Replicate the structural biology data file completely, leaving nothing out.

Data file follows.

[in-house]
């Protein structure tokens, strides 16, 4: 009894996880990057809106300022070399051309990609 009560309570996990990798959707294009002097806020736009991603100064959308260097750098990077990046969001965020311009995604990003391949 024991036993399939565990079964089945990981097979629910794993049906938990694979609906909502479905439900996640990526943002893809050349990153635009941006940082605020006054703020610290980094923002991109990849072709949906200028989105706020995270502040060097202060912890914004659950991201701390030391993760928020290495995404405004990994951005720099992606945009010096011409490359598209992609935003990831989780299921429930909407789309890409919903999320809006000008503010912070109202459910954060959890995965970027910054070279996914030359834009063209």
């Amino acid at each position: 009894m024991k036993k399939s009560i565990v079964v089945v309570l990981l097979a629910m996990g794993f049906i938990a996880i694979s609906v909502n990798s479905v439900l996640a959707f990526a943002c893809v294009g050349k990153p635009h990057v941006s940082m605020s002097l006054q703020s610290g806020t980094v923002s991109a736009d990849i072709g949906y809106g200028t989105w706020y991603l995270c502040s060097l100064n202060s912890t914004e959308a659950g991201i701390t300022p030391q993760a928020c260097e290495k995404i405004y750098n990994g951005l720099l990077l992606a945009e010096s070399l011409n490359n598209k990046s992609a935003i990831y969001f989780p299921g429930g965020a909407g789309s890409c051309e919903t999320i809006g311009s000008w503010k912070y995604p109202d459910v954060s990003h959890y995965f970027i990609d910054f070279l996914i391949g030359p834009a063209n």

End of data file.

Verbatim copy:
[in-house]
């Protein structure tokens, strides 16, 4: 009894996880990057809106300022070399051309990609 009560309570996990990798959707294009002097806020736009991603100064959308260097750098990077990046969001965020311009995604990003391949 024991036993399939565990079964089945990981097979629910794993049906938990694979609906909502479905439900996640990526943002893809050349990153635009941006940082605020006054703020610290980094923002991109990849072709949906200028989105706020995270502040060097202060912890914004659950991201701390030391993760928020290495995404405004990994951005720099992606945009010096011409490359598209992609935003990831989780299921429930909407789309890409919903999320809006000008503010912070109202459910954060959890995965970027910054070279996914030359834009063209």
């Amino acid at each position: 009894m024991k036993k399939s009560i565990v079964v089945v309570l990981l097979a629910m996990g794993f049906i938990a996880i694979s609906v909502n990798s479905v439900l996640a959707f990526a943002c893809v294009g050349k990153p635009h990057v941006s940082m605020s002097l006054q703020s610290g806020t980094v923002s991109a736009d990849i072709g949906y809106g200028t989105w706020y991603l995270c502040s060097l100064n202060s912890t914004e959308a659950g991201i701390t300022p030391q993760a928020c260097e290495k995404i405004y750098n990994g951005l720099l990077l992606a945009e010096s070399l011409n490359n598209k990046s992609a935003i990831y969001f989780p299921g429930g965020a909407g789309s890409c051309e919903t999320i809006g311009s000008w503010k912070y995604p109202d459910v954060s990003h959890y995965f970027i990609d910054f070279l996914i391949g030359p834009a063209n």